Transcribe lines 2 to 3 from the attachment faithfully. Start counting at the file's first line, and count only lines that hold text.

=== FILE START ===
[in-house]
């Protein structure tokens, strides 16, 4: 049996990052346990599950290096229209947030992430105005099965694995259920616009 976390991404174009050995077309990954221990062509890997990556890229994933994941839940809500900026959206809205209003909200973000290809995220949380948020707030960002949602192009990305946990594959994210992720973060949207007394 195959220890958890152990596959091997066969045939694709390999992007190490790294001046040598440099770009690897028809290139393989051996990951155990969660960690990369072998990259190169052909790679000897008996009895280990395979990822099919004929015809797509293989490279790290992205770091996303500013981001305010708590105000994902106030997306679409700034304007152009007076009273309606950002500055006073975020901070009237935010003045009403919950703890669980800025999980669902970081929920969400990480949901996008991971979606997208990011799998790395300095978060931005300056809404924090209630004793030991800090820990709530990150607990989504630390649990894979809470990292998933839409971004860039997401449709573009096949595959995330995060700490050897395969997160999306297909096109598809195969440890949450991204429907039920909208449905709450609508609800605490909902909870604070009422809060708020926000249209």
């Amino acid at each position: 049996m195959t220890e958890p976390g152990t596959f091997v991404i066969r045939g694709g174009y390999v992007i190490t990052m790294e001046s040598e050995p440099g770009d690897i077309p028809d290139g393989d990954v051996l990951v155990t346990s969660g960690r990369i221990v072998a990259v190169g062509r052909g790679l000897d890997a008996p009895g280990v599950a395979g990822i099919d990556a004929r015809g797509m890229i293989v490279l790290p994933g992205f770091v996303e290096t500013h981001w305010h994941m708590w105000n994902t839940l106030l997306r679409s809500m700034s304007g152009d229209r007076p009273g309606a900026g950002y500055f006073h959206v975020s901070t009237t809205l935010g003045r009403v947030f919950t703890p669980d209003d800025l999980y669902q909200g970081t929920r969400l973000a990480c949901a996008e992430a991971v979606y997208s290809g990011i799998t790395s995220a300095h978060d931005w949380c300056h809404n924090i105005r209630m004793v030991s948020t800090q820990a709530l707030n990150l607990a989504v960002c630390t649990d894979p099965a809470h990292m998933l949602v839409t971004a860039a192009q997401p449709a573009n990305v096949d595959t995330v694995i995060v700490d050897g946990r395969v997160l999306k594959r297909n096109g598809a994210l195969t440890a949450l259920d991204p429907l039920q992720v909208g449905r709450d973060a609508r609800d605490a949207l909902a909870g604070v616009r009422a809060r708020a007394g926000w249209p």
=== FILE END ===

């Protein structure tokens, strides 16, 4: 049996990052346990599950290096229209947030992430105005099965694995259920616009 976390991404174009050995077309990954221990062509890997990556890229994933994941839940809500900026959206809205209003909200973000290809995220949380948020707030960002949602192009990305946990594959994210992720973060949207007394 195959220890958890152990596959091997066969045939694709390999992007190490790294001046040598440099770009690897028809290139393989051996990951155990969660960690990369072998990259190169052909790679000897008996009895280990395979990822099919004929015809797509293989490279790290992205770091996303500013981001305010708590105000994902106030997306679409700034304007152009007076009273309606950002500055006073975020901070009237935010003045009403919950703890669980800025999980669902970081929920969400990480949901996008991971979606997208990011799998790395300095978060931005300056809404924090209630004793030991800090820990709530990150607990989504630390649990894979809470990292998933839409971004860039997401449709573009096949595959995330995060700490050897395969997160999306297909096109598809195969440890949450991204429907039920909208449905709450609508609800605490909902909870604070009422809060708020926000249209």
């Amino acid at each position: 049996m195959t220890e958890p976390g152990t596959f091997v991404i066969r045939g694709g174009y390999v992007i190490t990052m790294e001046s040598e050995p440099g770009d690897i077309p028809d290139g393989d990954v051996l990951v155990t346990s969660g960690r990369i221990v072998a990259v190169g062509r052909g790679l000897d890997a008996p009895g280990v599950a395979g990822i099919d990556a004929r015809g797509m890229i293989v490279l790290p994933g992205f770091v996303e290096t500013h981001w305010h994941m708590w105000n994902t839940l106030l997306r679409s809500m700034s304007g152009d229209r007076p009273g309606a900026g950002y500055f006073h959206v975020s901070t009237t809205l935010g003045r009403v947030f919950t703890p669980d209003d800025l999980y669902q909200g970081t929920r969400l973000a990480c949901a996008e992430a991971v979606y997208s290809g990011i799998t790395s995220a300095h978060d931005w949380c300056h809404n924090i105005r209630m004793v030991s948020t800090q820990a709530l707030n990150l607990a989504v960002c630390t649990d894979p099965a809470h990292m998933l949602v839409t971004a860039a192009q997401p449709a573009n990305v096949d595959t995330v694995i995060v700490d050897g946990r395969v997160l999306k594959r297909n096109g598809a994210l195969t440890a949450l259920d991204p429907l039920q992720v909208g449905r709450d973060a609508r609800d605490a949207l909902a909870g604070v616009r009422a809060r708020a007394g926000w249209p």